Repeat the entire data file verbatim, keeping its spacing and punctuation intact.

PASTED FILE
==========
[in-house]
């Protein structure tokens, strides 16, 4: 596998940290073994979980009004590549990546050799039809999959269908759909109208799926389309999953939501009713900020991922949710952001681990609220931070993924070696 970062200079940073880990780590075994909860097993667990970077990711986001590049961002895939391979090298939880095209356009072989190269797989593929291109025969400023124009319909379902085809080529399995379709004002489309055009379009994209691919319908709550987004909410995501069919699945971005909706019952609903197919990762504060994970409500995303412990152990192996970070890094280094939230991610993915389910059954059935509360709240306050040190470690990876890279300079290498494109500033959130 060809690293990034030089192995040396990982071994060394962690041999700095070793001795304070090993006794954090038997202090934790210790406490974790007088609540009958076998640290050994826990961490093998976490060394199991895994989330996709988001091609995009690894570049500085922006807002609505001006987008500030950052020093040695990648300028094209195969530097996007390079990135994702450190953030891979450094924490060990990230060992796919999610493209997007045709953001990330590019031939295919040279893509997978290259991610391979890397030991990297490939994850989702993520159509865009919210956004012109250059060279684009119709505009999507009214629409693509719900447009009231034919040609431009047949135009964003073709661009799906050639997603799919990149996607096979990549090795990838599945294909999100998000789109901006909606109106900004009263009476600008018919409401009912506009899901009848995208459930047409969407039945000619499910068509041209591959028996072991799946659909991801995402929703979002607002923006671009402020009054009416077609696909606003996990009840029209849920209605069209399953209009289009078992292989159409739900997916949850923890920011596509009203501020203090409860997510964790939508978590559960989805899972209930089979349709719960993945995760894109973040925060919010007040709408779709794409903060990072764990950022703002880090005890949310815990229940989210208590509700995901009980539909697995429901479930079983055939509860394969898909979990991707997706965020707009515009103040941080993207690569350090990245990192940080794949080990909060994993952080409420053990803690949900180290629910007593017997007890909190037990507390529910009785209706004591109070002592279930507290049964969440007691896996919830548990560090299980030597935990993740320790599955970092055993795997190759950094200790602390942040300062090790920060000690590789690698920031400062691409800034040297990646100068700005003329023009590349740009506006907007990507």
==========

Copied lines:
[in-house]
């Protein structure tokens, strides 16, 4: 596998940290073994979980009004590549990546050799039809999959269908759909109208799926389309999953939501009713900020991922949710952001681990609220931070993924070696 970062200079940073880990780590075994909860097993667990970077990711986001590049961002895939391979090298939880095209356009072989190269797989593929291109025969400023124009319909379902085809080529399995379709004002489309055009379009994209691919319908709550987004909410995501069919699945971005909706019952609903197919990762504060994970409500995303412990152990192996970070890094280094939230991610993915389910059954059935509360709240306050040190470690990876890279300079290498494109500033959130 060809690293990034030089192995040396990982071994060394962690041999700095070793001795304070090993006794954090038997202090934790210790406490974790007088609540009958076998640290050994826990961490093998976490060394199991895994989330996709988001091609995009690894570049500085922006807002609505001006987008500030950052020093040695990648300028094209195969530097996007390079990135994702450190953030891979450094924490060990990230060992796919999610493209997007045709953001990330590019031939295919040279893509997978290259991610391979890397030991990297490939994850989702993520159509865009919210956004012109250059060279684009119709505009999507009214629409693509719900447009009231034919040609431009047949135009964003073709661009799906050639997603799919990149996607096979990549090795990838599945294909999100998000789109901006909606109106900004009263009476600008018919409401009912506009899901009848995208459930047409969407039945000619499910068509041209591959028996072991799946659909991801995402929703979002607002923006671009402020009054009416077609696909606003996990009840029209849920209605069209399953209009289009078992292989159409739900997916949850923890920011596509009203501020203090409860997510964790939508978590559960989805899972209930089979349709719960993945995760894109973040925060919010007040709408779709794409903060990072764990950022703002880090005890949310815990229940989210208590509700995901009980539909697995429901479930079983055939509860394969898909979990991707997706965020707009515009103040941080993207690569350090990245990192940080794949080990909060994993952080409420053990803690949900180290629910007593017997007890909190037990507390529910009785209706004591109070002592279930507290049964969440007691896996919830548990560090299980030597935990993740320790599955970092055993795997190759950094200790602390942040300062090790920060000690590789690698920031400062691409800034040297990646100068700005003329023009590349740009506006907007990507």